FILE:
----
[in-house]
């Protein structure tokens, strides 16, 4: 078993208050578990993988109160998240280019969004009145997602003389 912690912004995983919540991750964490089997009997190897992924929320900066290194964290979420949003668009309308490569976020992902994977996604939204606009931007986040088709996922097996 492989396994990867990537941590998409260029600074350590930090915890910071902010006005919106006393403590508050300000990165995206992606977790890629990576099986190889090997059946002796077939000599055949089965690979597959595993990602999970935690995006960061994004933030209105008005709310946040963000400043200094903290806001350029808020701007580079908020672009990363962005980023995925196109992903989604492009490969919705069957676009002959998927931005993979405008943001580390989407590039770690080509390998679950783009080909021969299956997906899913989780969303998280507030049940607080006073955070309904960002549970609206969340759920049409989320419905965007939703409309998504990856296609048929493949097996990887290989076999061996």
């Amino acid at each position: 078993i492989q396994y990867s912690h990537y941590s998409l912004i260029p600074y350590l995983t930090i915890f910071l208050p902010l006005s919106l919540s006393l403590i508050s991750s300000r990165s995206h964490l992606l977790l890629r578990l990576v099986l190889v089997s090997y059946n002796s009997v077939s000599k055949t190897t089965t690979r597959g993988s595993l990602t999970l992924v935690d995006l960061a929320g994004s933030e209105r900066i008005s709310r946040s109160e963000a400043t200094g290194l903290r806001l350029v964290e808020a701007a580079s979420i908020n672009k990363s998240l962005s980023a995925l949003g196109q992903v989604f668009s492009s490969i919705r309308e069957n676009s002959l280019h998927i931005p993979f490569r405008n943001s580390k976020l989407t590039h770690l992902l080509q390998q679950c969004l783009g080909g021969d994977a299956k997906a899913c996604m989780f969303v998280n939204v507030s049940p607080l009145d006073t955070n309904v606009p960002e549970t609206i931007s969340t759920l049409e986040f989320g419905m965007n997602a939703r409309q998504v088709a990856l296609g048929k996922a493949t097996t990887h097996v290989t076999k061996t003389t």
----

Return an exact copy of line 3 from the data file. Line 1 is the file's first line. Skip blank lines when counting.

């Amino acid at each position: 078993i492989q396994y990867s912690h990537y941590s998409l912004i260029p600074y350590l995983t930090i915890f910071l208050p902010l006005s919106l919540s006393l403590i508050s991750s300000r990165s995206h964490l992606l977790l890629r578990l990576v099986l190889v089997s090997y059946n002796s009997v077939s000599k055949t190897t089965t690979r597959g993988s595993l990602t999970l992924v935690d995006l960061a929320g994004s933030e209105r900066i008005s709310r946040s109160e963000a400043t200094g290194l903290r806001l350029v964290e808020a701007a580079s979420i908020n672009k990363s998240l962005s980023a995925l949003g196109q992903v989604f668009s492009s490969i919705r309308e069957n676009s002959l280019h998927i931005p993979f490569r405008n943001s580390k976020l989407t590039h770690l992902l080509q390998q679950c969004l783009g080909g021969d994977a299956k997906a899913c996604m989780f969303v998280n939204v507030s049940p607080l009145d006073t955070n309904v606009p960002e549970t609206i931007s969340t759920l049409e986040f989320g419905m965007n997602a939703r409309q998504v088709a990856l296609g048929k996922a493949t097996t990887h097996v290989t076999k061996t003389t």